New Zealand is to consult on the design of changes to tax rules which currently allow multinational companies in the digital services field to do business here without paying income tax.
Finance Minister Grant Robertson and Revenue Minister Stuart Nash say Cabinet has agreed to issue a discussion document about how to update our tax framework to ensure multinational companies pay their fair share of tax in this country.
“Highly digitalised companies, such as those offering social media networks, trading platforms, and online advertising, currently earn a significant income from New Zealand consumers without being liable for income tax. That is not fair, and we are determined to do something about it,” Grant Robertson said.
“International tax rules have not kept up with modern business developments. In the longer term this threatens the sustainability of our revenue base and the fairness of the tax system.
“The current tax rules also provide a competitive advantage to foreign companies in the digital services field compared to local companies who offer e-commerce, online advertising, and social networking services.
“The value of cross-border digital services in New Zealand is estimated to be around $2.7 billion. We are determined to ensure that multinational companies involved in this sector of the economy pay their fair share of tax. Our revenue estimate for a digital services tax is between $30 million and $80 million, which depends on how it is designed,” Grant Robertson said.
“New Zealand is currently working at the OECD to find an internationally agreed solution for including the digital economy within tax frameworks,” Stuart Nash said.
“Our preference is to continue working within the OECD, which was also recommended last year by the interim report of the Tax Working Group. However, we believe we need to move ahead with our own work so that we can proceed with our own form of a digital services tax, as an interim measure, until the OECD reaches agreement.
“This is the same approach being considered by Australian authorities, who released a discussion document late last year. The OECD has also released a discussion document on its proposals. Officials will now finalise the New Zealand document which is likely to be publicly released by May 2019.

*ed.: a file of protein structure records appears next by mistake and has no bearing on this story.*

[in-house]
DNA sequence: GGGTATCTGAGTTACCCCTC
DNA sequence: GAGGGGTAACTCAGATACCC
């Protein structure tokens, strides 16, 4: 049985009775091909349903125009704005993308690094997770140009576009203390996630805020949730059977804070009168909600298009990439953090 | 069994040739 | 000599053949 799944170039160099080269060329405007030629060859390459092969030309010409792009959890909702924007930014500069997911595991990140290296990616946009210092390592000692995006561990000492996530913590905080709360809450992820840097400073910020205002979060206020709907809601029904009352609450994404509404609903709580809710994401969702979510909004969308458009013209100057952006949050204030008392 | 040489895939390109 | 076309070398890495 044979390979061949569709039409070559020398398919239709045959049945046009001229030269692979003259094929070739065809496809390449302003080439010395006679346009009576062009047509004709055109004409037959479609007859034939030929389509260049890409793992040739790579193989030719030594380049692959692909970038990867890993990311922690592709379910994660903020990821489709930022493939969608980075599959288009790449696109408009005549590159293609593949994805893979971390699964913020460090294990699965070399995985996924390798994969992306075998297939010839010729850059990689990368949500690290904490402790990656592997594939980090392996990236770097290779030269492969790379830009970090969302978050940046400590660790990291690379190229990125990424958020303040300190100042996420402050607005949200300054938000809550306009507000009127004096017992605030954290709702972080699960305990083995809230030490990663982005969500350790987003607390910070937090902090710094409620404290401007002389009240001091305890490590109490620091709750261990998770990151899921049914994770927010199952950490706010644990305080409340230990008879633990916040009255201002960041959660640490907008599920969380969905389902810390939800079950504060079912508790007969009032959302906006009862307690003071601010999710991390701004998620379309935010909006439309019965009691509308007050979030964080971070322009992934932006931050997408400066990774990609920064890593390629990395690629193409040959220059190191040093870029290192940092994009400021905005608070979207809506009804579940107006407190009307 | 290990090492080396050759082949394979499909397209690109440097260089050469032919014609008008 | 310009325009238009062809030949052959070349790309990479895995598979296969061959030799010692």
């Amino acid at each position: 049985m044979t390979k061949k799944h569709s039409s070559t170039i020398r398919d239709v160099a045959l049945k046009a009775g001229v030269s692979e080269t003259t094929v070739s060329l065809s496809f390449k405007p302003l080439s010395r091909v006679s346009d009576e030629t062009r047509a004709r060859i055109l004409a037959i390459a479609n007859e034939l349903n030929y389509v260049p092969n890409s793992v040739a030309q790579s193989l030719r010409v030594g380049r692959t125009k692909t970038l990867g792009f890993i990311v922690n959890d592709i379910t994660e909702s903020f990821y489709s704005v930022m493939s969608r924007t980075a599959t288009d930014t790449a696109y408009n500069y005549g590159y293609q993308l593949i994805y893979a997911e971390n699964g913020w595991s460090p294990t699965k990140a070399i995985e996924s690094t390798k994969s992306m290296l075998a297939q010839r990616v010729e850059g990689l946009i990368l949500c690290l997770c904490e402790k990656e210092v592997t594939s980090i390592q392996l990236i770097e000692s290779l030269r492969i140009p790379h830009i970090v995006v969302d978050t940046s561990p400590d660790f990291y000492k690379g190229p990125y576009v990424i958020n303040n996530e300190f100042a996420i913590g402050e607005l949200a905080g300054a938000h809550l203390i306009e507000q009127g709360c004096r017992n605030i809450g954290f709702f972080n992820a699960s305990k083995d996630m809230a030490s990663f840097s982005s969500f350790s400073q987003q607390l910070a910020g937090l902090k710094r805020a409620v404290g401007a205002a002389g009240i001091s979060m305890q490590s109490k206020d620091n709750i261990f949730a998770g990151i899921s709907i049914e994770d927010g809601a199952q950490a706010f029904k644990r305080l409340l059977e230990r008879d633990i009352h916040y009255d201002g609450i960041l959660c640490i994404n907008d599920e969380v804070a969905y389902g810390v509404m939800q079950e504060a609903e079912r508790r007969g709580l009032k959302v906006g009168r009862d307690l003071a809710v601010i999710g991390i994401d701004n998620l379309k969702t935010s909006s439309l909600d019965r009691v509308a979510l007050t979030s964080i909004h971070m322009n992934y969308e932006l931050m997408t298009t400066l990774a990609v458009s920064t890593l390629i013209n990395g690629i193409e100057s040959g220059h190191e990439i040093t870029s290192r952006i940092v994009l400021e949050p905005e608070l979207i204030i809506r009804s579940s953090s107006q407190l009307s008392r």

“The document will make it clear we are determined that multinational companies pay their fair share of tax. We are committed to finding an international solution within the OECD but would also consider an interim option till the OECD finalises a position,” Stuart Nash said.
Digital services taxes (DST) are generally charged at a very low flat rate of two to three per cent on the gross revenue earned by a multinational company in that country.
A number of countries including the UK, Spain, Italy, France, Austria and India have enacted or announced a DST.
The EU and Australia are consulting on a DST.
DSTs do not apply to goods or services, but to digital platforms who depend on a base of users. These may include, but are not limited to, social media sites like Facebook, content sharing sites like YouTube or Instagram, those that offer intermediary services like Uber, Airbnb and eBay, and others that earn income from online advertising.
New data shows a significant drop in the number of people who were victims of crime in the past year. Police Minister Stuart Nash says the number of victimisations recorded by Police during 2018 fell by 2.7 per cent.
“This means 7240 fewer people were victims of crime than the previous year,” Mr Nash says.
“One of the Coalition Government’s top priorities is to improve the wellbeing of New Zealanders. There is a particular focus on community policing and on tackling organised crime, which is a driver of crimes such as burglary and assault.
“The Police statistics for 2018 show the drop in victimisations involved 1393 fewer crimes against a person and 5847 fewer crimes against property.
“This decline has been led by a drop of 4706 burglaries, representing a 6.8 per cent decrease. This is really pleasing given the invasive nature of the crime and its effect on people’s feelings of safety in their own home.
“Another pleasing result is 570 fewer robberies last year. After spiking to more than 4000 robberies in 2017, recorded robberies dropped by 14 per cent, following significant effort by Police and investment from Government to provide fog cannons and other prevention advice to at-risk shop owners.
“But while the trend is heading the right way in these categories, there are still too many victims and families suffering the trauma and other effects of serious crime.
“While there were 1000 fewer victims of assault, a fall of two per cent, Police recorded 119 more victims of sexual assault, an increase of two percent. Sexual assaults are internationally recognised as under-recorded and Police advise that the increased number may mean more victims are coming forward.
“The addition of extra police over the coming years will further ensure people feel safe in their communities. Today an additional eighty new constables officially graduate from the Royal New Zealand Police College.
“The graduation of Wing 323 means 1190 new frontline officers have been deployed around the country since the Coalition Government took office. I am also delighted with the diversity and range of skills of today’s new graduates. The youngest is 18 years old and the oldest is 48. One third are women, 14 per cent are Maori, and they share at least 12 foreign languages between them.
“I also want to pay special tribute to the 37 new constables who have just returned from supporting other emergency service personnel during the Tasman fires. After passing their final exams last week, they took their oaths as constables and headed to the South Island to assist with community safety and crime prevention efforts. It has been a brave and commendable introduction to their new career as frontline officers,” Mr Nash says.